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|Jonathan Welford • 9/25/14|
You’ve come to the end of the road. You’ve dated, muttered sweet nothings into each other’s ears and sketched out the possibilities for a future together.
Now your vision for the future does not include him anymore — you see a future with someone else.
You feel bad about it, but the dynamic isn’t right and you don’t feel any inclination to try and save it. You have the life support plug in your hand and you just want to pull it out.
How to do it? Before we discuss how to, this is a list of how not to:
This is very disrespectful and doesn’t allow your partner to react and ask questions.
Going from “In relationship”’ to “Single” is also disrespectful for the reasons listed in #1.
Don’t tell other people and friends you’re not happy in the hopes it will feed back to your partner and he’ll take action on it.
Don’t move all your furniture and possessions out of the house and leave a message on the fridge (if you haven’t already moved that out too).
Don’t have an affair, cause trouble or do something to deeply upset your partner (or his friends or family).
The list above could go on, and you will be surprised at the length some people go to construct a situation where they can flounce out like a wronged soap-opera diva.
“Expect the unexpected, and be
prepared for anything and everything.”
You can never predict the outcome and ending a relationship always leaves a bitter taste for everyone concerned.
However, think about as if you were the dumpee rather than the dumper. How would you like it to be done?
Unfortunately, an ex isn’t just going to be erased out of existence once you have said you don’t want to be together anymore, and it’s more than likely your paths will cross again in the future.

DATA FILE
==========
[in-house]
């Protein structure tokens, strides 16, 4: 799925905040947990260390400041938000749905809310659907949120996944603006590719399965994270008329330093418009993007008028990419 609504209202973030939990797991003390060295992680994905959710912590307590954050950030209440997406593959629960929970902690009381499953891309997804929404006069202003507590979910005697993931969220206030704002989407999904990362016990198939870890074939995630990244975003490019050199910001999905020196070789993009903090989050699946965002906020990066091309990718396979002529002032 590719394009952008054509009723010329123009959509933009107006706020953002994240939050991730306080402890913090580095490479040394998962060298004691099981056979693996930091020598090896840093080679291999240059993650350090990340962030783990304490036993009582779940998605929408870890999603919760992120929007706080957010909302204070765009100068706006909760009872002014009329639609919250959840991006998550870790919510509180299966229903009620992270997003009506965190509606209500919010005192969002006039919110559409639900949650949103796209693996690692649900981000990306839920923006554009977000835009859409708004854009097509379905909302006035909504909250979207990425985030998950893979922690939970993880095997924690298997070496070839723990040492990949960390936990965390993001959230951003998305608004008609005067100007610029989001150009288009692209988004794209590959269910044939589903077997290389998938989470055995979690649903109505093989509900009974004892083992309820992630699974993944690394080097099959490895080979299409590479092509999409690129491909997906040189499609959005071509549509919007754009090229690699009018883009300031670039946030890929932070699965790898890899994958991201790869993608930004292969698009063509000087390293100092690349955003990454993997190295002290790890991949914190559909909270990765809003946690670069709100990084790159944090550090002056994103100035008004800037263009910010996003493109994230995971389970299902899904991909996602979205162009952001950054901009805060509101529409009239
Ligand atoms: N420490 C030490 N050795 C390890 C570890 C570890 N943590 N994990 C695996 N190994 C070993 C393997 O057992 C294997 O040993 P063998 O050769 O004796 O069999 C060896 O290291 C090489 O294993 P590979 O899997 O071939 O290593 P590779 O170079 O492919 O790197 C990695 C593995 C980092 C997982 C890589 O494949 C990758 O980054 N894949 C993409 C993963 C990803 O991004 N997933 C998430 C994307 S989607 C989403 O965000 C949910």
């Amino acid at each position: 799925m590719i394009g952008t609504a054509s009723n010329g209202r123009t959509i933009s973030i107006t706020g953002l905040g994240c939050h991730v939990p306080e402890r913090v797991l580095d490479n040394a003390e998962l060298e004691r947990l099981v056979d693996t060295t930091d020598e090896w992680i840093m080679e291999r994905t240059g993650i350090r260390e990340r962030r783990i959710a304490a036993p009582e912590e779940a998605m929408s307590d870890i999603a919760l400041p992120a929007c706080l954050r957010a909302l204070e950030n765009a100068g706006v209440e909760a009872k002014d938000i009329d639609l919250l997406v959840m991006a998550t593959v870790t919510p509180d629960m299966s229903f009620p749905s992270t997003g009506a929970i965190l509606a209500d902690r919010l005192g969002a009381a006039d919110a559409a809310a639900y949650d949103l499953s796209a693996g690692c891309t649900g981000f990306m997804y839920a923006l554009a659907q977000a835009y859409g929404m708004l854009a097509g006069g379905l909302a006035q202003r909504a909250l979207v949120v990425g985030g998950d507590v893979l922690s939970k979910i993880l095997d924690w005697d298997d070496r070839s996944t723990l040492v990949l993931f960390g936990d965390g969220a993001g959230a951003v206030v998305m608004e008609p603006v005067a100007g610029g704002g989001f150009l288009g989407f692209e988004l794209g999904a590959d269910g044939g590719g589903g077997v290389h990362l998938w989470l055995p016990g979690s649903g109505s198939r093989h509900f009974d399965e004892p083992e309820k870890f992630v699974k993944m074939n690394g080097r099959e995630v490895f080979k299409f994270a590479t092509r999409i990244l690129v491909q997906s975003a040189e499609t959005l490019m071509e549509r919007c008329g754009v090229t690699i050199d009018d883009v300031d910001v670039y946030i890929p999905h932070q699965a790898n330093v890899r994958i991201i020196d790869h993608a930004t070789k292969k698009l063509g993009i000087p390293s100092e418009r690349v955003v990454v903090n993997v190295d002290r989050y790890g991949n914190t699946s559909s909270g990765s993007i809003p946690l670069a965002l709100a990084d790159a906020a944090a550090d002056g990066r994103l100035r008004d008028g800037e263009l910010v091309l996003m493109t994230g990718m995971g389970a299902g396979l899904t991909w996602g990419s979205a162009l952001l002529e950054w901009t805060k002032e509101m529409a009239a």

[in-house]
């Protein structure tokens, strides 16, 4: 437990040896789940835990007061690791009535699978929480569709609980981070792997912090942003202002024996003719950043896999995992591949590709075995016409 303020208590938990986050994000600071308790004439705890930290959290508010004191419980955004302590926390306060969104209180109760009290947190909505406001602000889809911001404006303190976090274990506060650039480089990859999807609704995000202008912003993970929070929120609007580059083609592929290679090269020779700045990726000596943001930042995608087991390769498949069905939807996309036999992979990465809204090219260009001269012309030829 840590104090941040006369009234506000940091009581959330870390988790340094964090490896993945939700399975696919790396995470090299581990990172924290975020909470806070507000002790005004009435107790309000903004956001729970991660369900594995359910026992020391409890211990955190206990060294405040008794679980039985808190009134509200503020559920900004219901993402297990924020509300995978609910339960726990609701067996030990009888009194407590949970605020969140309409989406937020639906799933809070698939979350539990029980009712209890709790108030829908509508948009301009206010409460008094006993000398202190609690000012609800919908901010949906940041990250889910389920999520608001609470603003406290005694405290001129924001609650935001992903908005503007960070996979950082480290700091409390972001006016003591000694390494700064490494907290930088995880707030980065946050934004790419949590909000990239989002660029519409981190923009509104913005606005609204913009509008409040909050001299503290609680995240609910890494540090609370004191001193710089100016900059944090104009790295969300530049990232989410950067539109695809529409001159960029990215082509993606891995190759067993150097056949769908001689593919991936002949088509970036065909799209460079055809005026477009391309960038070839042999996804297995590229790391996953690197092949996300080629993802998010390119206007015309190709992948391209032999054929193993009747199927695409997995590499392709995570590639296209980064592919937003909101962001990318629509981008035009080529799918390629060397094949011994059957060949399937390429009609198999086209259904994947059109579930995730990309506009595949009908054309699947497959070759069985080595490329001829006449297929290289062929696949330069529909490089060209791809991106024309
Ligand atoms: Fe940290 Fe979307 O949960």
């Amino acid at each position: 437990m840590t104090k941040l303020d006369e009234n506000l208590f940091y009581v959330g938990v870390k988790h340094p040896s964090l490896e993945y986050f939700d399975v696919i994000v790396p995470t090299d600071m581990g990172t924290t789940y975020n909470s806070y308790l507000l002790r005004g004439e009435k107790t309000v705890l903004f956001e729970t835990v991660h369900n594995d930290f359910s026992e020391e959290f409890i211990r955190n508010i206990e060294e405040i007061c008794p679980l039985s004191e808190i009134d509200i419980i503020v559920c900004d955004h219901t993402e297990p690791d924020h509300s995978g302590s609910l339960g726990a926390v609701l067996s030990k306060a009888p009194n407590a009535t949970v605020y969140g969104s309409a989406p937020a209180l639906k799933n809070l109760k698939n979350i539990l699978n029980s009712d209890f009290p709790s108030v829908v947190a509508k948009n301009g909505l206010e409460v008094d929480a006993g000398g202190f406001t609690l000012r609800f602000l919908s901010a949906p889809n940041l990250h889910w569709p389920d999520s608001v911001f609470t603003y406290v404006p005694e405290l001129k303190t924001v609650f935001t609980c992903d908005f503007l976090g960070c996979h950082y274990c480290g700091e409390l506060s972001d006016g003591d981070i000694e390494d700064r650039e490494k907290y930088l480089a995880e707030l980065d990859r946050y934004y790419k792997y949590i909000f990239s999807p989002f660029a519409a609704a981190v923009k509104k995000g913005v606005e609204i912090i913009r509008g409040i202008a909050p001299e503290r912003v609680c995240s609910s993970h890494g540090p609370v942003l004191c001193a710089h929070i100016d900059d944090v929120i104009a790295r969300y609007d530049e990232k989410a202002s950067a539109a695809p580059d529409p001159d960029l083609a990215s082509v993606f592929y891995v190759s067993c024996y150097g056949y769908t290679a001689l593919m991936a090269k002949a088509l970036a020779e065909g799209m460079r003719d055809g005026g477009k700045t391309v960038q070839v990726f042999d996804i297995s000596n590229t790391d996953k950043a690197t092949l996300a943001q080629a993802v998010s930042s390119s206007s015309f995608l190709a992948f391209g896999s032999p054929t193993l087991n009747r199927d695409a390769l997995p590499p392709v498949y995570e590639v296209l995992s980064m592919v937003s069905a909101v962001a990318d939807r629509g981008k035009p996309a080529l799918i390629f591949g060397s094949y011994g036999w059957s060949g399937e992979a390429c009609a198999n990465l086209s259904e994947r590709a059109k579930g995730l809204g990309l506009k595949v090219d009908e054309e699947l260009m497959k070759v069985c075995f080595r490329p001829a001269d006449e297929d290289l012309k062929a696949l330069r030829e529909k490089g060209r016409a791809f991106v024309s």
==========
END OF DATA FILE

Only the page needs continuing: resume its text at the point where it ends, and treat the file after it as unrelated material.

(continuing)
So with that in mind, being considerate about breaking your bad news is vital.
If you are living together with a joint mortgage or tenancy, have a few solutions prepared on how you will wrap this up fairly.
It is very unreasonable to think your partner will pick up your financial responsibilities if you move out or that he should be willing (or able) to move out.
Think about how your living and financial commitments can be resolved.
One couple I was coaching decided to break up. They came to the conclusion their relationship had come to the end of the road.
There were no ill feelings and they (unusually) arranged with their friends to have a breaking up party to celebrate their relationship a couple of days before their apartment tenancy ended.
They told everyone what they were doing and that they didn’t want any ill feeling between them. On the stroke of midnight, they changed all their social media statuses to “Single” and parted as friends.
Now this is an unusual example, but there is no easy way of breaking up.
However, here are a few tips to consider.
Consider your words carefully and speak slower than normal (in stressful situations we tend to talk faster).
A useful line is, “What are your thoughts on our relationship?” It’s an open question and will automatically get your partner to ask, “What do you think?”
Allow your partner time to think and process what is actually happening.
There is no predictable outcome.
One client was surprised when his boyfriend turned around and said, “I’ve been meaning to ask you the same question. This relationship isn’t really working for me anymore.”
He was so surprised at that outcome that he actually felt upset the relationship was ending.
Your partner may well start flinging blame around, don’t rise to it because returning the favor will only cause more problems.
The relationship has finished (the stable door has opened and the horse is galloping in the field), so causing more guilt doesn’t make anyone, you included, feel better.
If you’re breaking the news at your partner’s home, ensure the bulk of your possessions, important documents and personal mementos are in your possession.
Knee-jerk reactions from dumped exes have resulted in items, both personal and important, being destroyed and financial records tampered with.
This is a worst case situation, but better be safe than sorry. This does not mean you are going to be wheeling out the 60 inch widescreen television and media center you bought together.
But changing passwords on social media, banking and email accounts is an important safety measure.
Expect the unexpected, and be prepared for anything and everything. Also be prepared to feel a little tender emotionally for a few weeks.
Avoid dashing straight out into the dating arena. For the first few months, consider avoiding contact with your ex, as things could be challenging and the temptation to show how miserable (or happy) you are could have repercussions for both of you.